At various times in our lives we all feel as if we are going through what scientists call the “absent-minded professor syndrome.” Our brains get lost when we get engrossed in what we are doing and we forget little things. It doesn’t make us crazy, or mean our memory is going. Even memory experts have episodes of memory lapse, and it’s nothing to worry about.

I remember one time that I was so involved in trying to remember a long list of numbers that I put my t-shirt on backwards and went around the majority of the day with the tags sticking out. It was embarrassing, but not the end of the world.

We call a person an “absent-minded professor” when we see them as gifted IQ-wise, but are not street smart. They forget simple everyday things, like eating and taking a shower, and often are not adept at social skills. Simply because a person is smart in certain areas does not mean they have great memories, or are able to focus on more than one thing at a time.

Some experts relate the “absent-minded professor” syndrome to what they call “hyperfocussing,” evident in adults with ADD or ADHD. This is where someone is so focused that they are able to tune out the world around them. Other scientists say the absent-minded symptoms are more related to a higher functioning form of Autism, called Asperger’s Syndrome.

“There may be advantages to having a lot of seemingly irrelevant information coming to mind,” Vogel, points out. “Being a bit scattered tends to be a trait of highly imaginative people.”

Friends of many great thinkers and scientists have often said their friends were extremely absent-minded at times (Sir Isaac Newton and Albert Einstein, to name two). One story of such a person involves the philosopher Thales, who reportedly walked around at night with his eyes focused up at the heavens, and neglecting to look down fell into a manhole.

Memory is improvable, even in those who are “eccentric.” “It appears that these functions (hyperfocussing) can be improved through training, at least during childhood,” Vogel says. “Interestingly, there has been some recent evidence that similar improvements can also be seen in adults who have been trained on certain video games.”

A new study out of the University of Oregon, detailed in the journal Nature (Nov. 2005), found that our brains often get so full of information, or become so focused on one thing, that the filtration system within it is not able to get all the other distractions our of the way. Our memory capacity is not dependent on how much is put into it, as was normally thought. There is no limit to our memory capacity, at least that has been found yet. It is the distractions around us that block our ability to memorize names, or remember where we put our car keys. This could be the reason why some people may be dumber than a box-of-rocks, but have great memories – while others with IQ’s that are off the charts have horrible ones.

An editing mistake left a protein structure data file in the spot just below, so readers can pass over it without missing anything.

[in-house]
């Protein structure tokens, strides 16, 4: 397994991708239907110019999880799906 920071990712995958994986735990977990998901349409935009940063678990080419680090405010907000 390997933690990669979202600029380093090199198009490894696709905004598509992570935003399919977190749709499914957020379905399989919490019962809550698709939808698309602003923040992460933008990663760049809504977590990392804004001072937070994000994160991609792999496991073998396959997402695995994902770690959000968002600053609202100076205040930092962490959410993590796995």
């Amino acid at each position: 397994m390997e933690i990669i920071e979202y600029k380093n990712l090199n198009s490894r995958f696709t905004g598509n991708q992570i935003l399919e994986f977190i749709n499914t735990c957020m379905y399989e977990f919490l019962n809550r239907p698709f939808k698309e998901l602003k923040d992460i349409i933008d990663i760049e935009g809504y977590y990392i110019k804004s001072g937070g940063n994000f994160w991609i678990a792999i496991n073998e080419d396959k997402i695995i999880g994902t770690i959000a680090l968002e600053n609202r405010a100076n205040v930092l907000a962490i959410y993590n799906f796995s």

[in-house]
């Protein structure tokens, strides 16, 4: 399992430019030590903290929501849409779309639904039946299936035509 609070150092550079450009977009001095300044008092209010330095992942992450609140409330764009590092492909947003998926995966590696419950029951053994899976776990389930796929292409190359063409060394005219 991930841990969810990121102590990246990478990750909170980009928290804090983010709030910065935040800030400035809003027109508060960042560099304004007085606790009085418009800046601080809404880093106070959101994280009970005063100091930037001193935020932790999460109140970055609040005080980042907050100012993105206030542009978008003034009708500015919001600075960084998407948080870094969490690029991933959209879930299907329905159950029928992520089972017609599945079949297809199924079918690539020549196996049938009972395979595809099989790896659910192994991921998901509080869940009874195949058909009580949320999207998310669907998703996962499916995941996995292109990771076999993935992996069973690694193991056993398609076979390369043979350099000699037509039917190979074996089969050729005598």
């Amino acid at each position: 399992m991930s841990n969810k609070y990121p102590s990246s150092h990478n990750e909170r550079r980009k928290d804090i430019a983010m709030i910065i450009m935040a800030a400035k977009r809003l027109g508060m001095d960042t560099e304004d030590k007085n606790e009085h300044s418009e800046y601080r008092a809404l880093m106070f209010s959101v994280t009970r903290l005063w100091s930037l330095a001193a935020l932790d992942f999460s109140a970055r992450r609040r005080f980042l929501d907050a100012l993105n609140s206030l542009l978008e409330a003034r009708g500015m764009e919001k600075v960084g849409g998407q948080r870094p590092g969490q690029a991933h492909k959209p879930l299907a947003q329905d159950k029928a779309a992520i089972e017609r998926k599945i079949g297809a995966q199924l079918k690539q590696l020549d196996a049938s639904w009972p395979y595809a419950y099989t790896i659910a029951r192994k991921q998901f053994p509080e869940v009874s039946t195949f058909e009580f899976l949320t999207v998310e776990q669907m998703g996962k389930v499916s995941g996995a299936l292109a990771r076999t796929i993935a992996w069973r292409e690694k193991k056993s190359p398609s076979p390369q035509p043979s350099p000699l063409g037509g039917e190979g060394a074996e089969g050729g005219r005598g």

In the study, researchers measured brainwaves of volunteers as they flashed colored rectangles across a computer screen. Subjects were asked to focus on two red rectangles and ignore the two blue ones that were there. One group, already known to have excellent memories, ignored the blue rectangles. The other group, without exception, kept ALL the figures in their minds.

“People differed systematically, and dramatically, in their ability to keep irrelevant items out of awareness,” said Edward Vogel, lead researcher.  He likened our ability to focus as similar to having a “thought bouncer” in the brain performing “crowd control.”

This is Ron White, as a memory trainer I can attest to the fact that memory training can help those who seem to be scatter-brained, or suffering from “absent-minded professor” syndrome.




Wikipedia – Absent-Minded professor:

Yahoo Answers – Absent Minded Professor Syndrome???

Autistic Spectrum Disorders Fact Sheet – Did Einstein and Newton Have Asperger’s?

Live Science – Scatterbrained? You Need A Thought Bouncer: